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Bulgaria: Government Minority Policy
Country Study > Chapter 2 > The Society and Its Environment > Ethnographic Characteristics > Government Minority Policy

GOVERNMENT MINORITY POLICY


The 1893 census listed the following nationalities and religious groups in order of prevalence: Eastern Rite Orthodox Bulgarians, Turks, Romanians, Greeks, Gypsies, Jews, Muslim Bulgarians, Catholic Bulgarians, Tatars, Gagauzi (a Turkishspeaking people of the Eastern Orthodox faith), Armenians, Protestant Bulgarians, Vlachs (a Romanian-speaking people in southwest Bulgaria), and foreigners of various nationalities, mainly Russians and Germans.

Migrations and boundary changes after the two world wars reduced the list somewhat; few Greeks and Romanians remained in Bulgaria by 1990. However, Bulgaria's communist leaders often tried to deny the existence of minority groups by manipulating or suppressing census data or by forcibly assimilating "undesirable" groups. In 1985, at the height of the last anti-Turkish assimilation campaign, a leading Bulgarian Communist Party official declared Bulgaria "a one-nation state" and affirmed that "the Bulgarian nation has no parts of other peoples and nations."

After the fall of Todor Zhivkov in 1989, all the minorities in Bulgaria progressed somewhat toward self-determination and freedom of expression. New minority organizations and political parties sprang up, and minority groups began publishing their own newspapers and magazines. Non-Bulgarian nationalities regained the right -- curtailed in the Zhivkov era -- to use their original names, speak their language in public, and wear their national dress. In 1991 significant controversy remained, however, as to how far the rights of minorities should extend. Legislators making policy on such issues as approval of non-Bulgarian names and Turkish-language schools faced mass protests by nationalist Bulgarians, who successfully delayed liberalization of government policy on those issues.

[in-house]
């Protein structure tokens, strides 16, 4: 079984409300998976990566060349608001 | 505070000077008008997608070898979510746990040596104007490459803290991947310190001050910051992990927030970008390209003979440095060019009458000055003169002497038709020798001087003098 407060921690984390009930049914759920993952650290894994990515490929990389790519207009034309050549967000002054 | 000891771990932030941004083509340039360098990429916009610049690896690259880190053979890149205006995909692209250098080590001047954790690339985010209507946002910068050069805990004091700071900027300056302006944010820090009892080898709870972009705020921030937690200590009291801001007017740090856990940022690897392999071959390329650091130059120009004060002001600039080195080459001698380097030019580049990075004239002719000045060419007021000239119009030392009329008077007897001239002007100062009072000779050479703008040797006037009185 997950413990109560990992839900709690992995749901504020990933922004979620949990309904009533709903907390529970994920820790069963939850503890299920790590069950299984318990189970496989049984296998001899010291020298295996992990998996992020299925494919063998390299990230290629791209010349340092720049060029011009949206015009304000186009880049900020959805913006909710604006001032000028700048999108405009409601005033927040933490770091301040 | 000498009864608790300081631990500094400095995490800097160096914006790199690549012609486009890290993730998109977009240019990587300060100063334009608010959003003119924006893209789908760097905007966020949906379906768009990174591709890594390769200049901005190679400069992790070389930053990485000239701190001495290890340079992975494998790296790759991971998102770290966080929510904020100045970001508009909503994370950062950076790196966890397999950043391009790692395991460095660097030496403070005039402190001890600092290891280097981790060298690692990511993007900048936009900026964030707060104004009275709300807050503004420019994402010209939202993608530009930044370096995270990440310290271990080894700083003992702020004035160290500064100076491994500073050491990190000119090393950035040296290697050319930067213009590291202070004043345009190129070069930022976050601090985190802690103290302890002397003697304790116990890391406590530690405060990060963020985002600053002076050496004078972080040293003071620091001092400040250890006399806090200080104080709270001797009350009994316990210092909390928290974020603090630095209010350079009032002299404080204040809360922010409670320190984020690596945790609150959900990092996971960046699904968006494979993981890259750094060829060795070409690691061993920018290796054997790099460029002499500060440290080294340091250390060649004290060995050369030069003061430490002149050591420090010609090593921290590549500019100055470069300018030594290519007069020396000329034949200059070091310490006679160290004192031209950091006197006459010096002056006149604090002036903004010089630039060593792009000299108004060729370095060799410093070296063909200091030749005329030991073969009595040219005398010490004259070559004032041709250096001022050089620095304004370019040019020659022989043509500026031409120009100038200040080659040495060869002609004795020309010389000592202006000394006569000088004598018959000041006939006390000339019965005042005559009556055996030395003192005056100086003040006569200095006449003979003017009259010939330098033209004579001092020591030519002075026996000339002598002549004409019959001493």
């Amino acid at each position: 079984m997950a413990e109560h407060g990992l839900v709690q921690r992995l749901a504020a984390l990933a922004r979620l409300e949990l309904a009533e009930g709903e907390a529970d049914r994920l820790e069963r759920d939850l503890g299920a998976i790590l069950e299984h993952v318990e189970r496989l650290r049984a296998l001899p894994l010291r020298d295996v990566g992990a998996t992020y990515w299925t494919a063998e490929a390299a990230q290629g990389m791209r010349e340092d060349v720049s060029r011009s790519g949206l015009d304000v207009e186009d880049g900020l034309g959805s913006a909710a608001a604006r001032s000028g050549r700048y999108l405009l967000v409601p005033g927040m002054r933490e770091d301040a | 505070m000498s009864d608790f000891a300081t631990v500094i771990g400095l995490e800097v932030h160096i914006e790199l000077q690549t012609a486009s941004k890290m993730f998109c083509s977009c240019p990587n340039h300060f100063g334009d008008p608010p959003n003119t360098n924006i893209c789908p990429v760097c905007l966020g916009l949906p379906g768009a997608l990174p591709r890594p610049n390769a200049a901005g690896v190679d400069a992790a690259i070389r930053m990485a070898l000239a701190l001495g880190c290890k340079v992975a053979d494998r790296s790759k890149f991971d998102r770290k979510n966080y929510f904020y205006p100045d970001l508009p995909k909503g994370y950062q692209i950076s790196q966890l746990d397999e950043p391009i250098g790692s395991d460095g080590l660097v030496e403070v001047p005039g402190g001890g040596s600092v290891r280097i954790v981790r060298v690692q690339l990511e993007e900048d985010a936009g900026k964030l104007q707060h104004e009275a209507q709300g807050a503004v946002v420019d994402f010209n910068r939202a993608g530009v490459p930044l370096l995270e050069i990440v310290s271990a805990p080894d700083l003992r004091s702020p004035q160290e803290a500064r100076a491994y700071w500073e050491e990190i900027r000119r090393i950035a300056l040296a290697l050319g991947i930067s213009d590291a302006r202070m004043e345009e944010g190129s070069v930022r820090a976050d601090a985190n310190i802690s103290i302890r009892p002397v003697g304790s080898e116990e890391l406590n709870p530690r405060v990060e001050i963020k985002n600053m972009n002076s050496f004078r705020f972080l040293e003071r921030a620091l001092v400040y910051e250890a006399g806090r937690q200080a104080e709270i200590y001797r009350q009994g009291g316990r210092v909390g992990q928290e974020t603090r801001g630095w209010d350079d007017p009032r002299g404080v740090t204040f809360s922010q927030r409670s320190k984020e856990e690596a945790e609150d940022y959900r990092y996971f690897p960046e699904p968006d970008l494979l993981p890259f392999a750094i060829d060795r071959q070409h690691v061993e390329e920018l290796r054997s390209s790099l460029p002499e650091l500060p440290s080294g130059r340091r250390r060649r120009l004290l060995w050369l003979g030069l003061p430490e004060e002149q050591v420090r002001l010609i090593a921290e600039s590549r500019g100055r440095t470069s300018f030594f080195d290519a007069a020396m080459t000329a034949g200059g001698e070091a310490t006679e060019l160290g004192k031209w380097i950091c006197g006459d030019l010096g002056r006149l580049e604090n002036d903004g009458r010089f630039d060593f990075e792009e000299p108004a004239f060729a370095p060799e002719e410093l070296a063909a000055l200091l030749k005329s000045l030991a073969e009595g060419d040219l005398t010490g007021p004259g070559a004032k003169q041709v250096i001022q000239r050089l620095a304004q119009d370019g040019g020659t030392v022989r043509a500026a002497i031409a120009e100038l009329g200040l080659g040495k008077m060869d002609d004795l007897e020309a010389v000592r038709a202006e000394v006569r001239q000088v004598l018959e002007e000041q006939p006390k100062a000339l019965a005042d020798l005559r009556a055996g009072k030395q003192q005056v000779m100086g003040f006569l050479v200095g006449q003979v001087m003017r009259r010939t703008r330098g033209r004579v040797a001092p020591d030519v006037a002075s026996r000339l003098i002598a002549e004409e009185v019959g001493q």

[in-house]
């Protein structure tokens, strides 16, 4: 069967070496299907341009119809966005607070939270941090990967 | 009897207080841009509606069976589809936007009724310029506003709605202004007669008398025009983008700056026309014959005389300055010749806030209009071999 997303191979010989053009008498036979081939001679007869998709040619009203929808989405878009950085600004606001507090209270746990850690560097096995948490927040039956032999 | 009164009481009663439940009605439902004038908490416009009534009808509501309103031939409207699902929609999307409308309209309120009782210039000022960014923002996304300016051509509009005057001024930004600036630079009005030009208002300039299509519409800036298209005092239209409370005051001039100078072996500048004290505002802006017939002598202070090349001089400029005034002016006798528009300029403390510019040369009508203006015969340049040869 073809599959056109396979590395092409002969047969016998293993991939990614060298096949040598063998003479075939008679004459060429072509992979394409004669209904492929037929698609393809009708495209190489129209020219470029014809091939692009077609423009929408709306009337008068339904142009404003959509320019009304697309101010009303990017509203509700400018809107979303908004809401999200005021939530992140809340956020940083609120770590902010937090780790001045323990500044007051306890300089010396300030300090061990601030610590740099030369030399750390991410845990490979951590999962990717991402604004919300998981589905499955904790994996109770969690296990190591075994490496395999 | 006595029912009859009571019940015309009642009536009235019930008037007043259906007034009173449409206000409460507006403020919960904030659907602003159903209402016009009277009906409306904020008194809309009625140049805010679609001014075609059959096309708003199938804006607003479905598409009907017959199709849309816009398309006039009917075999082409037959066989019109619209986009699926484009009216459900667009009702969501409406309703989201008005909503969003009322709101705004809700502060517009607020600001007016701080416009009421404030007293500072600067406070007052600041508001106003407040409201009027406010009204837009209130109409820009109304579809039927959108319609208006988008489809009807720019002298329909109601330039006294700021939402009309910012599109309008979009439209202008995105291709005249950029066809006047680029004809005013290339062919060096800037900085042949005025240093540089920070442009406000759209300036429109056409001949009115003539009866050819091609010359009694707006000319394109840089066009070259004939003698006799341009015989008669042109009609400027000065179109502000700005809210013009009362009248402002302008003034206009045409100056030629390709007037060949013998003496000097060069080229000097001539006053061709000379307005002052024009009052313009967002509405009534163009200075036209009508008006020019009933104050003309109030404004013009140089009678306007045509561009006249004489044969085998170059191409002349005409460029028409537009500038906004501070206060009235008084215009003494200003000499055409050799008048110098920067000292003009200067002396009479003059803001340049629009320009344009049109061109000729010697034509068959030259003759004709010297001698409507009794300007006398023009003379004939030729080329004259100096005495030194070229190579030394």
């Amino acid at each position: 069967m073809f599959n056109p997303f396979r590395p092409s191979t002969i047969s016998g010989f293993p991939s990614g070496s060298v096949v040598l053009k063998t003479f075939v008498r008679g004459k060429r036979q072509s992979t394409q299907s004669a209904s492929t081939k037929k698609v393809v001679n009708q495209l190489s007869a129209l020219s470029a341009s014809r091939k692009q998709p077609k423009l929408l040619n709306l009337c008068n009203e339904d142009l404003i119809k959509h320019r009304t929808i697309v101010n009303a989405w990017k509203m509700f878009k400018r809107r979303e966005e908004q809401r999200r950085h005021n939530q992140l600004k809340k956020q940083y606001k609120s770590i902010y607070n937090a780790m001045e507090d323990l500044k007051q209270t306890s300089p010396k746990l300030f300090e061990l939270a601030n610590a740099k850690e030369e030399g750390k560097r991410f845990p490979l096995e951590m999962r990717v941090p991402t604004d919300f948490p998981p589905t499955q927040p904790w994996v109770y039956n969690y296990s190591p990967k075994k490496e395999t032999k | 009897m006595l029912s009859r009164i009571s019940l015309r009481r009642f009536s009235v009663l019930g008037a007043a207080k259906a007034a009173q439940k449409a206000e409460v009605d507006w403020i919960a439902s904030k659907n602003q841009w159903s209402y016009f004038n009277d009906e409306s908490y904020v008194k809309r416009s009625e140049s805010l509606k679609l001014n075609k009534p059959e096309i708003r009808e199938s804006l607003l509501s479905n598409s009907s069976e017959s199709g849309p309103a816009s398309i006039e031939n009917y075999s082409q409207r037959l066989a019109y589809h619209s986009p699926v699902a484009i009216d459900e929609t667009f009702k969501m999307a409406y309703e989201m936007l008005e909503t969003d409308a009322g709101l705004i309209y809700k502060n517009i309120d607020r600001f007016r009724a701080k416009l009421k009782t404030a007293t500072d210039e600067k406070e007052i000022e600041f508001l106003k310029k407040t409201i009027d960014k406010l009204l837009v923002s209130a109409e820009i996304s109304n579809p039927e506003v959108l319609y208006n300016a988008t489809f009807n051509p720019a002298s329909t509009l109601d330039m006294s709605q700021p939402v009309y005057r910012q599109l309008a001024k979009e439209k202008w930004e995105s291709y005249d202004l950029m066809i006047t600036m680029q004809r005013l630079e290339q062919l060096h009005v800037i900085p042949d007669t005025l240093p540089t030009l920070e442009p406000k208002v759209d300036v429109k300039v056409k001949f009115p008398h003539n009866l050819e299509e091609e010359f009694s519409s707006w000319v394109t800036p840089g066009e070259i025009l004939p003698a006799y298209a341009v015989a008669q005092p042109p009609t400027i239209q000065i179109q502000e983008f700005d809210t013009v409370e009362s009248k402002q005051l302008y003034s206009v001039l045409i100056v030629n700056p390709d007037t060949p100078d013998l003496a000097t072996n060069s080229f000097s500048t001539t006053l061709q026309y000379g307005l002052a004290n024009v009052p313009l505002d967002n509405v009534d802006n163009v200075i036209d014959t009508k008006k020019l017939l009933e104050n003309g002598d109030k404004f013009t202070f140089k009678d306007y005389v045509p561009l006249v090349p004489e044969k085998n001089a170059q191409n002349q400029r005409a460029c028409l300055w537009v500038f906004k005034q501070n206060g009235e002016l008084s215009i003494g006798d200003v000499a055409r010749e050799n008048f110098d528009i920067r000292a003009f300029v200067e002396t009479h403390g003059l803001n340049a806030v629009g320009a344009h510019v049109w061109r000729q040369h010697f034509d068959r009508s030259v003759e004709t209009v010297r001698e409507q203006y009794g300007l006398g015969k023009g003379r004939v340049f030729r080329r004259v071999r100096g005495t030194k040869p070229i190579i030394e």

Data as of June 1992




Last Updated: June 1992


Editor's Note: Country Studies included here were published between 1988 and 1998. The Country study for Bulgaria was first published in 1992. Where available, the data has been updated through 2008. The date at the bottom of each section will indicate the time period of the data. Information on some countries may no longer be up to date. See the "Research Completed" date at the beginning of each study on the Title Page or the "Data as of" date at the end of each section of text. This information is included due to its comprehensiveness and for historical purposes.

Note that current information from the CIA World Factbook, U.S. Department of State Background Notes, Australia's Department of Foreign Affairs and Trade Country Briefs, the UK's Foreign and Commonwealth Office's Country Profiles, and the World Bank can be found on Factba.se.

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